She knew she was keen on radio, but had heard of family friends who had done the degree and not gotten jobs. “So I decided to do acting instead because I knew that there were more opportunities” she says. “I auditioned for Toi Whakare and did a TERRIBLE Lady Macbeth. And I played Lady Bracknell in some kind of re-jigged modernized version of The Importance of Being Earnest. My drama teacher told me I was unlikely to get in, but I did – and I even did some voice overs for Radio New Zealand while I was there.”
After finishing her degree, Hayley acted for a few years and then went overseas travelling. She was sitting in an airport in LA and suddenly decided to write down everything she enjoyed, before crossing everything out and deciding on Radio. “And after that I got Glandular Fever! I couldn’t do anything for a year” However, all hope was not lost for Hayley. “While I was sick I met my husband Chris, and he engaged me while I was bed ridden” Hayley says.
The pair then we went to KeriKeri to help some friends renovate a café. “I then moved to Tauranga to do Radio School. Fortunately, someone had just pulled out so we uprooted our lives to start the course. Because I was an older person, I didn’t want to do the Broadcasting School in Christchurch”. Hayley never finished the course because she was offered a role as an intern in Auckland at Media Works. Before long, a role came up for her job with NZME, Media Works Competition. “Everyone has horror stories about Radio. I was quite lucky though, and things have fallen into place. I am 27 and because I have good training from Toi Whakare, I’ve been fortunate in how things have worked out.”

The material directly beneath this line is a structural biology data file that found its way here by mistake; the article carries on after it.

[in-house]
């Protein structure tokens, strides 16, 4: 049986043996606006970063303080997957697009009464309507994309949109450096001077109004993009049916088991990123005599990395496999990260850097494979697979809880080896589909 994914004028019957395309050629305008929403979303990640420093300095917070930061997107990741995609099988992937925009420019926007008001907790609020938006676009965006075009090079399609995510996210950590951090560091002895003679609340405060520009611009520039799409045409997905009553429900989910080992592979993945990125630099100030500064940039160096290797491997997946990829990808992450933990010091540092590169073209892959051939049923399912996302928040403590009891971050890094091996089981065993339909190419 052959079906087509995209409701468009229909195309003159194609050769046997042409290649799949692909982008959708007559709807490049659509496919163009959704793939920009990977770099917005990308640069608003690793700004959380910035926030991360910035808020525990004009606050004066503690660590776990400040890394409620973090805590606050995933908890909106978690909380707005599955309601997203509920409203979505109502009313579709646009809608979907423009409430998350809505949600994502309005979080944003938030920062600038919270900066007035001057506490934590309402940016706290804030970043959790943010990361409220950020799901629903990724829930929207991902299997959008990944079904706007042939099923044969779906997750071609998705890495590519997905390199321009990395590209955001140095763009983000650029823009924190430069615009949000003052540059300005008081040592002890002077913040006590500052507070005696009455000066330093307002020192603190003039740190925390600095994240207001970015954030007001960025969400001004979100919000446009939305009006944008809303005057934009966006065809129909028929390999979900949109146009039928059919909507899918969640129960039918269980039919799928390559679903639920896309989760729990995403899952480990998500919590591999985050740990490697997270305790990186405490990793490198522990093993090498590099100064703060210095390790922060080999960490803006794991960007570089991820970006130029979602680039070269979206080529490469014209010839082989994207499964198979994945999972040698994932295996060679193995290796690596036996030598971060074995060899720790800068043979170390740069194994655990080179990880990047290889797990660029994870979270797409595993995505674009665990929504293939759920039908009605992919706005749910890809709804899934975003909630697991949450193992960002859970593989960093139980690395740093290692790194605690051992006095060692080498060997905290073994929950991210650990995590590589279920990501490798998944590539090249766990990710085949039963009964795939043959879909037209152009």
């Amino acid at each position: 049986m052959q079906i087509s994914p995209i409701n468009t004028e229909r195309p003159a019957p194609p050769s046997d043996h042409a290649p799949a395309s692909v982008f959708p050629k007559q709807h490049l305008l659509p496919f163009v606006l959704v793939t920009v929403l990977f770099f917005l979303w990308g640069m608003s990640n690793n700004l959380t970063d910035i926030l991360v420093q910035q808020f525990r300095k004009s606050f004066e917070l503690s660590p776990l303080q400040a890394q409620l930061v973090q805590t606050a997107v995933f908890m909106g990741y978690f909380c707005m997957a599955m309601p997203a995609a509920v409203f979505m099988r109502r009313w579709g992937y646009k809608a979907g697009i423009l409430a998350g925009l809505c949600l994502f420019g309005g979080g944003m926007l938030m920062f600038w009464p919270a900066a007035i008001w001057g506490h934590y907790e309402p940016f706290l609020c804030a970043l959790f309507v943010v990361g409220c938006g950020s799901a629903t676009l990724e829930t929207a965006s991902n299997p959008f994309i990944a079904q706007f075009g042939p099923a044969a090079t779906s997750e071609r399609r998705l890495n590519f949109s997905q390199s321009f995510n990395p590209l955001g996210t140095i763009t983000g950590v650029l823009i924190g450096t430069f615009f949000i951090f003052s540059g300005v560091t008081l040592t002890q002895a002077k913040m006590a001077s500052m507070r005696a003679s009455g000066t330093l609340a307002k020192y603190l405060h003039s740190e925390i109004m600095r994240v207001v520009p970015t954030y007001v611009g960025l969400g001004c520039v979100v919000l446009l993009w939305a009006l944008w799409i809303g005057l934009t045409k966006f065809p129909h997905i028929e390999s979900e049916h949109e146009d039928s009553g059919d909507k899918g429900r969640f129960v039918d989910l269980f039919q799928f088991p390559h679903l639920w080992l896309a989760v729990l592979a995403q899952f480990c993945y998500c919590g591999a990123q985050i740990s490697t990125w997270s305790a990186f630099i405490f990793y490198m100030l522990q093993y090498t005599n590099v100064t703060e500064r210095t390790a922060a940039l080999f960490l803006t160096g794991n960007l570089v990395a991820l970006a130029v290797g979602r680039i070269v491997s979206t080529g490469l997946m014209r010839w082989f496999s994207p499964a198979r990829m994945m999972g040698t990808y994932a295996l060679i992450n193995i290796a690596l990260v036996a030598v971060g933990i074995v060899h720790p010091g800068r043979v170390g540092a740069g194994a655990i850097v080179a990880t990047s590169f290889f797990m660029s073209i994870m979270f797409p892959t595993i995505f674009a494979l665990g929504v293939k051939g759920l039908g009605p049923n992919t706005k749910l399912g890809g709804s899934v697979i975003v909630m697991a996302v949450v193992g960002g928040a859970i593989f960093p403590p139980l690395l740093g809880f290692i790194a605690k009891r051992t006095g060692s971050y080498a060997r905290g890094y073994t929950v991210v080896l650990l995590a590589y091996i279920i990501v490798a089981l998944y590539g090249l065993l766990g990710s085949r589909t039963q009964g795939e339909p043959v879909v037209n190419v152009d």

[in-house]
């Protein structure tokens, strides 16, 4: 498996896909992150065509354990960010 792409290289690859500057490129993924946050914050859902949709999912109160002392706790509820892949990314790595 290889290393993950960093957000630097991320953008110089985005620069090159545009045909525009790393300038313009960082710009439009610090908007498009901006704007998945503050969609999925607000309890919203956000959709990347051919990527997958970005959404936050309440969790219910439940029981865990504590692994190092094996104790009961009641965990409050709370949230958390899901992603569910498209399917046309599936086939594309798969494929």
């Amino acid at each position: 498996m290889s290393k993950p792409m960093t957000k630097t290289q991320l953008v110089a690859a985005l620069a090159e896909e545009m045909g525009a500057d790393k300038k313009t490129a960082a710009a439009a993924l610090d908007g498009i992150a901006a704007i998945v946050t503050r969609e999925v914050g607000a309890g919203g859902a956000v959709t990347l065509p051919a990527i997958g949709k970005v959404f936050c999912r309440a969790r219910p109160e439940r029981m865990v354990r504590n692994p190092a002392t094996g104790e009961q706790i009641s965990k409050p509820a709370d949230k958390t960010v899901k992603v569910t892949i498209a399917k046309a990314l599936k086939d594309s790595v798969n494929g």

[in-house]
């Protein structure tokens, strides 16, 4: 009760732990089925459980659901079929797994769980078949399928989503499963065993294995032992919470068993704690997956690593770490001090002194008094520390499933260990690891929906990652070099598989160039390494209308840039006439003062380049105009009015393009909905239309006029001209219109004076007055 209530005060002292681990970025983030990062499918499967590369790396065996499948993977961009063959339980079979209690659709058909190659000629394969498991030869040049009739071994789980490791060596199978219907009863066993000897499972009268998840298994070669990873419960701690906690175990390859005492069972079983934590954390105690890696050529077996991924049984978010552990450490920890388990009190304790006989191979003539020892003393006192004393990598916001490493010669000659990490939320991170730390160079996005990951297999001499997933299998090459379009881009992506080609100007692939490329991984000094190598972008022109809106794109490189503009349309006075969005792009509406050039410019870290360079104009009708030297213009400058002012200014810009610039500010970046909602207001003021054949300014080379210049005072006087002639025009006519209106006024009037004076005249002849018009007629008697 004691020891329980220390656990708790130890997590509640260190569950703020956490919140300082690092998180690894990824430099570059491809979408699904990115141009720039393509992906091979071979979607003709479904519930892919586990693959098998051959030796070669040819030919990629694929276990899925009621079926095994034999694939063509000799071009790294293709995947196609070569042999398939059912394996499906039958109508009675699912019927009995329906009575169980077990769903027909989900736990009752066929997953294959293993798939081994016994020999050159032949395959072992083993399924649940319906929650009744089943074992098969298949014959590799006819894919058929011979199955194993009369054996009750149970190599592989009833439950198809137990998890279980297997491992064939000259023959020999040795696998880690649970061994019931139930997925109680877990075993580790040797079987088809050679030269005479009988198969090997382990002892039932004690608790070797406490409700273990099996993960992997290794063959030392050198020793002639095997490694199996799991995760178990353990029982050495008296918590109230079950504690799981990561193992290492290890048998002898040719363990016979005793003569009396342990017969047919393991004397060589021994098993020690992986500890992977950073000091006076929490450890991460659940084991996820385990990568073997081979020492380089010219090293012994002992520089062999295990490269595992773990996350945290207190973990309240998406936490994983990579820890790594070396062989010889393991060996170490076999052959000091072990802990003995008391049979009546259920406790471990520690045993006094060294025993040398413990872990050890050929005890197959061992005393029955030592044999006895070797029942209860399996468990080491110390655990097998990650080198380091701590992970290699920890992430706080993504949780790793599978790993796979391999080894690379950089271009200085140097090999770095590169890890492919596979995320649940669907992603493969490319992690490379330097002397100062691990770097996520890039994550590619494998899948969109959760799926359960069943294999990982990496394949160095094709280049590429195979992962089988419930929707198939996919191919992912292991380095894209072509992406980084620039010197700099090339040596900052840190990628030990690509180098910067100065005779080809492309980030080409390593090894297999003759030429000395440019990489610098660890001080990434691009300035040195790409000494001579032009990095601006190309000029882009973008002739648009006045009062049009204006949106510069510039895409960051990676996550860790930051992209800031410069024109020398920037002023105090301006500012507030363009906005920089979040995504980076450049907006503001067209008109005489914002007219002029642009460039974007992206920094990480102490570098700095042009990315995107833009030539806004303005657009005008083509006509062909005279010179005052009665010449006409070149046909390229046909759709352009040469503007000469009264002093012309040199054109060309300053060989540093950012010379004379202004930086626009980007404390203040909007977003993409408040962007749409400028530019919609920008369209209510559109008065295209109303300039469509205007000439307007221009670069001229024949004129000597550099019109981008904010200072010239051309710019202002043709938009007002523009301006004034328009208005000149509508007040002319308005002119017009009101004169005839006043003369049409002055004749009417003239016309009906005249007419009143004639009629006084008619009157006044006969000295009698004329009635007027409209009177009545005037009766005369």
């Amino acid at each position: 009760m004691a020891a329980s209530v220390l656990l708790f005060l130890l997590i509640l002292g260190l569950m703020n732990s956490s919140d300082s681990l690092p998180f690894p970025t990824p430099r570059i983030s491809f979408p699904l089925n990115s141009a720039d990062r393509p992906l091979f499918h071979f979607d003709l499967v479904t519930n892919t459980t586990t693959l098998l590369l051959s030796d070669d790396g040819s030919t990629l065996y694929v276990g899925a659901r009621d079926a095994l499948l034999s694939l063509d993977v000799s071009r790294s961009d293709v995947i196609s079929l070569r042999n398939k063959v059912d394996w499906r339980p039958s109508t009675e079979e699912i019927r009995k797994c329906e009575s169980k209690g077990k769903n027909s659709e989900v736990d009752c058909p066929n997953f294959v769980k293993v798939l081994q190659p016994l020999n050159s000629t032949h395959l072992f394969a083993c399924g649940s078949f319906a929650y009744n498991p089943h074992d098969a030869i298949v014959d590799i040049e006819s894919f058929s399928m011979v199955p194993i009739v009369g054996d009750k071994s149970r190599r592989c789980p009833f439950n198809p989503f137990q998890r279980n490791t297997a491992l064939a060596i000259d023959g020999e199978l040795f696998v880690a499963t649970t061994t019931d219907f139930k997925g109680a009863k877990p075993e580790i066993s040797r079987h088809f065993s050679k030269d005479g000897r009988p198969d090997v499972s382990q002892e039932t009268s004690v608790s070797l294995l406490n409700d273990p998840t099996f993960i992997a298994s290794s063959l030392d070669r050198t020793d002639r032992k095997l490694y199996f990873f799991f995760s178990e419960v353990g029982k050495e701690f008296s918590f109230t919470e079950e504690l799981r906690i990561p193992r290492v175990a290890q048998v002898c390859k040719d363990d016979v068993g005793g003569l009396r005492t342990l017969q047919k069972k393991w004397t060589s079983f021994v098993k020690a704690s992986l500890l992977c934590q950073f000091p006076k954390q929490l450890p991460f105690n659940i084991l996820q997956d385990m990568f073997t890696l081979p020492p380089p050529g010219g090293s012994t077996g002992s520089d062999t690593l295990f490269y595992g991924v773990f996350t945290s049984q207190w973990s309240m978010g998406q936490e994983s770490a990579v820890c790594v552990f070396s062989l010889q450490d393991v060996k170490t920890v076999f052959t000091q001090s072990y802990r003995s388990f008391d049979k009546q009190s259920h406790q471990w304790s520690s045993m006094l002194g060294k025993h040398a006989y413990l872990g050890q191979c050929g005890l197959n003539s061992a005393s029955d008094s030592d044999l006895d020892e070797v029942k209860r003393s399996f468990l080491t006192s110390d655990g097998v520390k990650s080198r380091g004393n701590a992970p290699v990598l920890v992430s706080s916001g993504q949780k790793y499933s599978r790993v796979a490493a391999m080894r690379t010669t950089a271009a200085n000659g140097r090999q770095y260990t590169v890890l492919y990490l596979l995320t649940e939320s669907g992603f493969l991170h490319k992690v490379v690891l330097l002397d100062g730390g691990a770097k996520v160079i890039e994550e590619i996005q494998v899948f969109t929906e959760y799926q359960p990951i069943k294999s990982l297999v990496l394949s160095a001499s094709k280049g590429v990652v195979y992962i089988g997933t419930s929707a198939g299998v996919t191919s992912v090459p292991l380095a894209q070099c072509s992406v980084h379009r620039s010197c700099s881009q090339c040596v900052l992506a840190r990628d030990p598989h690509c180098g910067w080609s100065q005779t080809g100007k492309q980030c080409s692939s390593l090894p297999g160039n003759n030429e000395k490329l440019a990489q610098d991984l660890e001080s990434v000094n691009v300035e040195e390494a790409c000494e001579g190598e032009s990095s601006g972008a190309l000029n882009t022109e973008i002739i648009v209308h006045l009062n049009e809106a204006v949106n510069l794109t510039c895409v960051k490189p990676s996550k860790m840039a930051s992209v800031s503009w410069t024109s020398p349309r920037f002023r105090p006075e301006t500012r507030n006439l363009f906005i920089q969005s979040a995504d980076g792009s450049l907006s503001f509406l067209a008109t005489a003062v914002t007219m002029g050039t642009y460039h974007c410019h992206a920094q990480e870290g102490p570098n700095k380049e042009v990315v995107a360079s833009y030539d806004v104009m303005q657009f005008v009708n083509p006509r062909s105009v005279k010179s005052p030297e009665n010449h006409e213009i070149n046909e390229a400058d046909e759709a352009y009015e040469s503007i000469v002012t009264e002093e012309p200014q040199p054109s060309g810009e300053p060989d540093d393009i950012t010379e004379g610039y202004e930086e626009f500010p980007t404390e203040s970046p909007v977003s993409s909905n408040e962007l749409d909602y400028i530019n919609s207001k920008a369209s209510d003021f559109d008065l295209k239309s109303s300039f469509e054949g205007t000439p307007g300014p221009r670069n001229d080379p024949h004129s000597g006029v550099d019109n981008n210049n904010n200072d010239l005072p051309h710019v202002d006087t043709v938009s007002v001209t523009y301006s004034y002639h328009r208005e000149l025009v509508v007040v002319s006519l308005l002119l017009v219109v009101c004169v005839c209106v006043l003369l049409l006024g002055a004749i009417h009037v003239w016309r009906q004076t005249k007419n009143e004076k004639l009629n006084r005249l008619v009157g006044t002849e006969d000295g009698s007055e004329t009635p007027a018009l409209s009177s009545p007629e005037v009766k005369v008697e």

What is the most challenging thing about being on the Radio?
“It never stops” says Hayley. “You never get a day off. You have to go out late sometimes to socialize with clients and then the next day you need to be at work, upbeat and energetic. When you go out, you have to be the face of the station, so I can’t sit in a corner. You have to be interested in people to work in Radio.” Hayley has had to keep going, in times when in a different job you would leave work. “My husband almost died because he electrocuted himself and I had to go on air and be professional. It can be super tough.”